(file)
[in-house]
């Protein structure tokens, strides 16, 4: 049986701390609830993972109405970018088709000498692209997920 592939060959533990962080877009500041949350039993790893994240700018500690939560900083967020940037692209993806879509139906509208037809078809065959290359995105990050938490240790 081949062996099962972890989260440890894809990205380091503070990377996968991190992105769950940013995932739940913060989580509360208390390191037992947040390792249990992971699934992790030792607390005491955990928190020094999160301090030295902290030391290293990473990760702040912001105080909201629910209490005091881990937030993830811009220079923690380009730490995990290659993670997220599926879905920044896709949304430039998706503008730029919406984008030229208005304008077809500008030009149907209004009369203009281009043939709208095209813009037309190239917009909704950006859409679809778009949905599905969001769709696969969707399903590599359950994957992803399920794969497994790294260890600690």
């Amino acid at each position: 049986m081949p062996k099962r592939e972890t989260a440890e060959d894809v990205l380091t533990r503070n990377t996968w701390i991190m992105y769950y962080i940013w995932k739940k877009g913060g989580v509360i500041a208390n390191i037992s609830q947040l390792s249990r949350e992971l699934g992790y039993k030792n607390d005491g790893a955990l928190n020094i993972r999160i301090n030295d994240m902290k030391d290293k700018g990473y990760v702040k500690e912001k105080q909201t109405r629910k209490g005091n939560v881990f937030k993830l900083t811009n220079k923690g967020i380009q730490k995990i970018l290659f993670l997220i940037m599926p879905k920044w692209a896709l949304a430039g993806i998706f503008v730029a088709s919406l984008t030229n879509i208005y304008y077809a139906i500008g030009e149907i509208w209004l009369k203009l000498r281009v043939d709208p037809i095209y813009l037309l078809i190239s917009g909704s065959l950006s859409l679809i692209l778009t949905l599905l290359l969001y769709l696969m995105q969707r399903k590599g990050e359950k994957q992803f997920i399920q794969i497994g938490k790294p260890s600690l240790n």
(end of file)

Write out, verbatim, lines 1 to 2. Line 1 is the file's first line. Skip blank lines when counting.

[in-house]
């Protein structure tokens, strides 16, 4: 049986701390609830993972109405970018088709000498692209997920 592939060959533990962080877009500041949350039993790893994240700018500690939560900083967020940037692209993806879509139906509208037809078809065959290359995105990050938490240790 081949062996099962972890989260440890894809990205380091503070990377996968991190992105769950940013995932739940913060989580509360208390390191037992947040390792249990992971699934992790030792607390005491955990928190020094999160301090030295902290030391290293990473990760702040912001105080909201629910209490005091881990937030993830811009220079923690380009730490995990290659993670997220599926879905920044896709949304430039998706503008730029919406984008030229208005304008077809500008030009149907209004009369203009281009043939709208095209813009037309190239917009909704950006859409679809778009949905599905969001769709696969969707399903590599359950994957992803399920794969497994790294260890600690």